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Too Much Supply Causes Deflation

May 12, 1991

In his column, "Deflation Is the Real Threat to Economy" (May 1), James Flanigan curiously overlooks the most obvious cause of "falling prices and wages and values of real estate and businesses." When supply greatly exceeds demand, whether in office buildings, shopping malls or crops, prices must fall to ruinous levels. Deflation is indeed a sign of real danger, but the cure is not more shopping malls.

According to countless history books and such influentials as Herbert Hoover, Franklin D. Roosevelt and Bernard Baruch (the financial wizard of an earlier time), all great depressions have been caused by excessive competition (duplication of output) and overproduction.

These people would have been horrified by Flanigan's standard economic view that the Great Depression could quickly have been ended if capital had been available to build still more factories and plant still more crops. Since the 1930s, unfortunately, economists have convinced policy-makers that because demand is or can easily be made unlimited, it is impossible to "over-invest" in factories and farms.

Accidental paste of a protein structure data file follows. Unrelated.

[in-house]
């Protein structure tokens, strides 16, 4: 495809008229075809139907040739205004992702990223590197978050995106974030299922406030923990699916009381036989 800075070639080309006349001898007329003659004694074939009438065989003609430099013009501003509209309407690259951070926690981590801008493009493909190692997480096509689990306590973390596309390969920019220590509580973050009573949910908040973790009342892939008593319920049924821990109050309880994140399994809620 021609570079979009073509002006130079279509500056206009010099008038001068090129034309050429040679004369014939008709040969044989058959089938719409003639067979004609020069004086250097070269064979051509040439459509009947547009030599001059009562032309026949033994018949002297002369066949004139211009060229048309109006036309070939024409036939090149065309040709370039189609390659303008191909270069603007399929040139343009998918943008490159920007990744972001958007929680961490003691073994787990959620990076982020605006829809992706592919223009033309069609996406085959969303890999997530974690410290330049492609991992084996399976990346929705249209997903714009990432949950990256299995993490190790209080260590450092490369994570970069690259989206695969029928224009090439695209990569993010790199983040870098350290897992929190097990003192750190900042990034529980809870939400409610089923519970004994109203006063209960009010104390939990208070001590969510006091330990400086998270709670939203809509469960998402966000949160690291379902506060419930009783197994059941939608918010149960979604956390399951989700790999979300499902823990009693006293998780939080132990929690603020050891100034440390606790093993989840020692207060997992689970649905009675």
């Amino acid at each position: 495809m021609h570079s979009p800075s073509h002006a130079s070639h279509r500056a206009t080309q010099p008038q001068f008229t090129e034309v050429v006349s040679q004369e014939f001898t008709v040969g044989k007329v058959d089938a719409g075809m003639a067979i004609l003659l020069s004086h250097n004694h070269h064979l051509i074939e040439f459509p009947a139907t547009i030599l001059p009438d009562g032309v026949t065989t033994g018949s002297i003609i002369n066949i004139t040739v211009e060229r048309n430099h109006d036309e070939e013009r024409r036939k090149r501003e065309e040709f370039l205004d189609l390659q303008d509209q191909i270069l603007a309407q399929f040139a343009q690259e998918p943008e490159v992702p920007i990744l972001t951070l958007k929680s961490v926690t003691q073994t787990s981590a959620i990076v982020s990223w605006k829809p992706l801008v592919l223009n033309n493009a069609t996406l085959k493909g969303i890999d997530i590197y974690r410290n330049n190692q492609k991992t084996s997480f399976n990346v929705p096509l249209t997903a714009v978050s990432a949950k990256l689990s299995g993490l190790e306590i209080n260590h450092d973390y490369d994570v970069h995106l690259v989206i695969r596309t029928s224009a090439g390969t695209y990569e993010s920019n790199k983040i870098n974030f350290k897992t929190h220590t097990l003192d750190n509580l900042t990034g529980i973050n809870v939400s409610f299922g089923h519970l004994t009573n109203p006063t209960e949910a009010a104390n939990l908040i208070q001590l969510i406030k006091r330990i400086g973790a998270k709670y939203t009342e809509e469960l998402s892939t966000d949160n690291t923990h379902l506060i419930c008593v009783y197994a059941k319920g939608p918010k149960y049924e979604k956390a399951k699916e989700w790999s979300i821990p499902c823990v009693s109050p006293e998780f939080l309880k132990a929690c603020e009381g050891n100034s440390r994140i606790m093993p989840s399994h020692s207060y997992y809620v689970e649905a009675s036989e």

The huge amounts of capital diverted into mergers in the 1980s demonstrates the silliness of the economic argument. Mergers occur because capital cannot be used for new plants when there already are too many plants trying to sell to the same customers. Mergers invariably eliminate jobs and factories instead of creating them.

History suggests, economists to the contrary, that the Great Depression was ended only by the huge public spending of World War II (deficits up to 30% of gross national product) and by restrictions on consumer goods competition and output.

The Depression could have been ended earlier, of course, by similar spending on social programs. A depression in the 1990s can be averted by huge public-sector spending and restrictions on competition. Instead, we seem determined to follow the economists into the abyss.


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